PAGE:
The Star-Herald

A few observations from a summer spent in recovery

 After detailing the start of the summer with a wild, midnight ambulance trip for a broken leg, the summer was spent in recovery. Still healing but not letting things get in the way.

While out, it was noticeable that our dear friendly Walmart was undergoing a facelift and remodel. Still the same girl just fresh curls.

Having watched a number of these operations over the years does cause one to wonder. Wonder leads to wander and observations, thoughts, and things come to mind. While recovering it was noticeable that issues raised in the past still have not been addressed. The responsible parties probably could not find a stamp or mailing address.

In the past it has been noticed that there is no walkway from Main Street to the entrance of Walmart. Pedestrians are at the mercy of trucks, trailers, cars and horses. One keeps expecting to hear High Noon played and the Marshal holding his own in the middle of the street. Silence remains.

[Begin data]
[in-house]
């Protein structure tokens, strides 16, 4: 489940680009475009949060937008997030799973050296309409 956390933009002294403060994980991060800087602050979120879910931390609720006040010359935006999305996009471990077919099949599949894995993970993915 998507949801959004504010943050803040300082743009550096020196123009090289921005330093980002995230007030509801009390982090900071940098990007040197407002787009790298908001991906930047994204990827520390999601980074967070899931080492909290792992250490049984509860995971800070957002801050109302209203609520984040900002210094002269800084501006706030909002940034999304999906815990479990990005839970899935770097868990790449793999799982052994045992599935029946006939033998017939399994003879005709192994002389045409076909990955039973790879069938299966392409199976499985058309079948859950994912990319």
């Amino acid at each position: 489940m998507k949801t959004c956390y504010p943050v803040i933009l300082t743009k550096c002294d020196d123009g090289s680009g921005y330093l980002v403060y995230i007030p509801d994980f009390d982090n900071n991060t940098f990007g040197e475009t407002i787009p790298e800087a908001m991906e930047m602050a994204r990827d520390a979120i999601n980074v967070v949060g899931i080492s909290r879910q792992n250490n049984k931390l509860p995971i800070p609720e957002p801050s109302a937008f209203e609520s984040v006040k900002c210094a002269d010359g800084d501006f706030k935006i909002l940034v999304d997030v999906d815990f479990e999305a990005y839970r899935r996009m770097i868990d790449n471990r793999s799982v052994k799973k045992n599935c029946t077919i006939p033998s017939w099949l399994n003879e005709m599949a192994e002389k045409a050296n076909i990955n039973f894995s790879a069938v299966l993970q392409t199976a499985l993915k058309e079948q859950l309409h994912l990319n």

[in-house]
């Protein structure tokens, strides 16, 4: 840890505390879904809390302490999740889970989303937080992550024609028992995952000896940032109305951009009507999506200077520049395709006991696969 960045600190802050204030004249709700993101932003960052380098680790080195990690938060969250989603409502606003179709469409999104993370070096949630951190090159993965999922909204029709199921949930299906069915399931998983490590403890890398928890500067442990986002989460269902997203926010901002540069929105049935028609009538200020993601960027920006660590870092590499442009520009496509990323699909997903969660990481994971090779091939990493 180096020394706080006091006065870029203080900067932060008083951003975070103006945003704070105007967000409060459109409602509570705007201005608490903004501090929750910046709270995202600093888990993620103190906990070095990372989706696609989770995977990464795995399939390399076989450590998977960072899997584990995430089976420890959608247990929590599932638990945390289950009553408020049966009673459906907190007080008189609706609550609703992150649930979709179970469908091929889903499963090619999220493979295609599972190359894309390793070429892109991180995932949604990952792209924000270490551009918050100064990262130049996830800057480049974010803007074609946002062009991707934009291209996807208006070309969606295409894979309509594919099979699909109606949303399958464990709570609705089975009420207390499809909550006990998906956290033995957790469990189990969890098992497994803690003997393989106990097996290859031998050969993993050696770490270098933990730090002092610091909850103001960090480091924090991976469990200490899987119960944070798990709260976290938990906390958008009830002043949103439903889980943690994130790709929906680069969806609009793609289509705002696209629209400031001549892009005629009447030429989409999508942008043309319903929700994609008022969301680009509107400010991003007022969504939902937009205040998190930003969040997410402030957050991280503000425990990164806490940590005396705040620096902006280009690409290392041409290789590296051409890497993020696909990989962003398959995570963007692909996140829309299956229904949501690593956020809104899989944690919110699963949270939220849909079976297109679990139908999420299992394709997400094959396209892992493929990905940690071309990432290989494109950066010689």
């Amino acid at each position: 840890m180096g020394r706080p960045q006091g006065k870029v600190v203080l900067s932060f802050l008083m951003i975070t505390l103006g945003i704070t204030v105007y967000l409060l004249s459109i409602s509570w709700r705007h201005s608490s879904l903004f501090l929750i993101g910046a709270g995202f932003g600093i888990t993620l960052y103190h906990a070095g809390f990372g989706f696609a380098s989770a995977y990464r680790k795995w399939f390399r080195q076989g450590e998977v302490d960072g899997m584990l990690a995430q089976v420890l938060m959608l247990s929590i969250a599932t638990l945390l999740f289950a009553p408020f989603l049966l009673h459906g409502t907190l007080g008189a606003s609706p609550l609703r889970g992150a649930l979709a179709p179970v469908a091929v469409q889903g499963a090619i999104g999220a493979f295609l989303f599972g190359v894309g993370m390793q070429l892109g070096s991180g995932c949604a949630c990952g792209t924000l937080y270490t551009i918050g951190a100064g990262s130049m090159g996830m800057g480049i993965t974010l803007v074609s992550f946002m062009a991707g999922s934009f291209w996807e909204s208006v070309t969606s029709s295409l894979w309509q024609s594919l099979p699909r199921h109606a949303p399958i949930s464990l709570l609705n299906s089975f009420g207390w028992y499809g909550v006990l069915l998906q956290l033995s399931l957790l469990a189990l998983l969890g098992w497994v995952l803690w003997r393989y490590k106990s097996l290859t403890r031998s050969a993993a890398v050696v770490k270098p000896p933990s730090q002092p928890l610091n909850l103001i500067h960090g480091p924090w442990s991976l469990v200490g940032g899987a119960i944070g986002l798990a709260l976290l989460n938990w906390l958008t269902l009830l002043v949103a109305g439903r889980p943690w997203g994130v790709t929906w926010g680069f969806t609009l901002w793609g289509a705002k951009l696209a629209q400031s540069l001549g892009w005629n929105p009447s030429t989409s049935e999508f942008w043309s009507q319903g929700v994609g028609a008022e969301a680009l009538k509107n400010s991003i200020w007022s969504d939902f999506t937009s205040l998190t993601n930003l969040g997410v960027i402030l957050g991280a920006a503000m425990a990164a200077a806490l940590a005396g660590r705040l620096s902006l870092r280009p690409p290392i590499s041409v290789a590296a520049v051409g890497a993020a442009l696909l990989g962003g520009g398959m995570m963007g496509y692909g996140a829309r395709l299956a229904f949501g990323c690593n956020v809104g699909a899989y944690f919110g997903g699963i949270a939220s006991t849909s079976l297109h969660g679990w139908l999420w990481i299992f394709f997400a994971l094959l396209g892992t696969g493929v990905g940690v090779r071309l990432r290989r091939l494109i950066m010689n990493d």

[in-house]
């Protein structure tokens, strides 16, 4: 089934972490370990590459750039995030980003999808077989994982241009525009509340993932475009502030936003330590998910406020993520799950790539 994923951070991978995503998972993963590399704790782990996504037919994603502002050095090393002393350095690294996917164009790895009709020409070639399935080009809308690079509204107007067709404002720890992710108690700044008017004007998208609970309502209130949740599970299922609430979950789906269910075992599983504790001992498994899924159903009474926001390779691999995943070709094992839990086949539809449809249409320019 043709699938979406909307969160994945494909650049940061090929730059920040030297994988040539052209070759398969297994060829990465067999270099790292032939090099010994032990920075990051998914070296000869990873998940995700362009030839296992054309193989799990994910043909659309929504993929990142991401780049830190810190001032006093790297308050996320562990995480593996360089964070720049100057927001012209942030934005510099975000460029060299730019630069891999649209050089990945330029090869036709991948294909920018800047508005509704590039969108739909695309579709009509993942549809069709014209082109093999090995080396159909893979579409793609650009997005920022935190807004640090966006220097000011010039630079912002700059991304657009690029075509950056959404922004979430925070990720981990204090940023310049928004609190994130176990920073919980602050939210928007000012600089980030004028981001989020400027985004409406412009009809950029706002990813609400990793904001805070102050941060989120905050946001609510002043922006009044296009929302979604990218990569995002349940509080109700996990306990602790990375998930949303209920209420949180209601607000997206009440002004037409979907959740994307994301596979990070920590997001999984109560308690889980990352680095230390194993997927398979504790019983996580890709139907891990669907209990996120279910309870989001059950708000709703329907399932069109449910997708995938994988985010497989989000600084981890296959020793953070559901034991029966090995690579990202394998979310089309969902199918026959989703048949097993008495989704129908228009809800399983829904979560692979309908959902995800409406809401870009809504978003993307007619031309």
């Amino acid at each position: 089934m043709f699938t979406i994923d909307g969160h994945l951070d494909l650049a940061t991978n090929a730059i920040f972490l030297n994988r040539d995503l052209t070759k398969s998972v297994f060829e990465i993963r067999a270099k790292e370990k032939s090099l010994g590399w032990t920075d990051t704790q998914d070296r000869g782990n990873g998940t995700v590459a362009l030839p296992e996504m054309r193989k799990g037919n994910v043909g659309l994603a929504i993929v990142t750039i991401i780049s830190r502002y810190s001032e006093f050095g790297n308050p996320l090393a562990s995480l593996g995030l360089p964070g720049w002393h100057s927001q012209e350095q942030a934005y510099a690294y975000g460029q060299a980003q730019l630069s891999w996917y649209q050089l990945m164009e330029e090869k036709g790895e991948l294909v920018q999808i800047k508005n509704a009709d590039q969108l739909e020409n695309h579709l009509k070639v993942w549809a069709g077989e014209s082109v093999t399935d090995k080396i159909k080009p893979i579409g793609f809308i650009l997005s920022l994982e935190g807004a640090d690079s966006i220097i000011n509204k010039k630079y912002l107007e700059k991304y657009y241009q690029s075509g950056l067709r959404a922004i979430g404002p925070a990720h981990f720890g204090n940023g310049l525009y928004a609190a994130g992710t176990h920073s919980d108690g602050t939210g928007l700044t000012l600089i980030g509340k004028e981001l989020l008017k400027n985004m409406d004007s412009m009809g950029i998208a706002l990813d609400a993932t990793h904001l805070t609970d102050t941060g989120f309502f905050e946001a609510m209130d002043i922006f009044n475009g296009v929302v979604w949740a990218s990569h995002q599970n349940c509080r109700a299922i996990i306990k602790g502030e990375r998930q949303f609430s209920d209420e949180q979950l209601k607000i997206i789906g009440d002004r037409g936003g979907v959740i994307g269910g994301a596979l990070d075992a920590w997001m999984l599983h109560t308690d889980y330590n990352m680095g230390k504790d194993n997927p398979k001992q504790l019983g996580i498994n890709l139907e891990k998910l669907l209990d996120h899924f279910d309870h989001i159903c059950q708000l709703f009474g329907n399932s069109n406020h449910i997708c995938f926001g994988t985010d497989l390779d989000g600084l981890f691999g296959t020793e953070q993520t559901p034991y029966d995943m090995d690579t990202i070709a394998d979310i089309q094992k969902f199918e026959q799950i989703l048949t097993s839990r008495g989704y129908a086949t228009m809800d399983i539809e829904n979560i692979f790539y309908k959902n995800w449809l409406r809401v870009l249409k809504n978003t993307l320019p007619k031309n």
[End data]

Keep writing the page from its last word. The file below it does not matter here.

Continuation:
There has been a large crop of baby buggies growing in Presque Isle. These mechanical contraptions of all shapes, sizes and temperaments crowd the sidewalks as carriers for future council members of the Star City. Yet, there is no safe way for them and their minders to descend into the maw of Walmart.

It would seem to be obvious that the city fathers and mothers would have excoriated the management of Walmart to build such a feature. And at the height of the virus restrictions, it was clear that the big, blue box could adapt to a more pedestrian-friendly approach. Sadly the results have been a disappointment. 

Hats tipped to the brave parents who still try to boogie with their baby buggies down the bugaloo boulevard bound for diapers and chintz. The very least the city parents could demand would be a safe passage and greenway. Should that be done shopping for the future might be more productive. Walmart needs a sidewalk.

Orpheus Allison is a photojournalist living in The County who graduated from UMPI and earned a master of liberal arts degree from the University of North Carolina. He began his journalism career at WAGM television later working in many different areas of the US. After 20 years of television he changed careers and taught in China and Korea.

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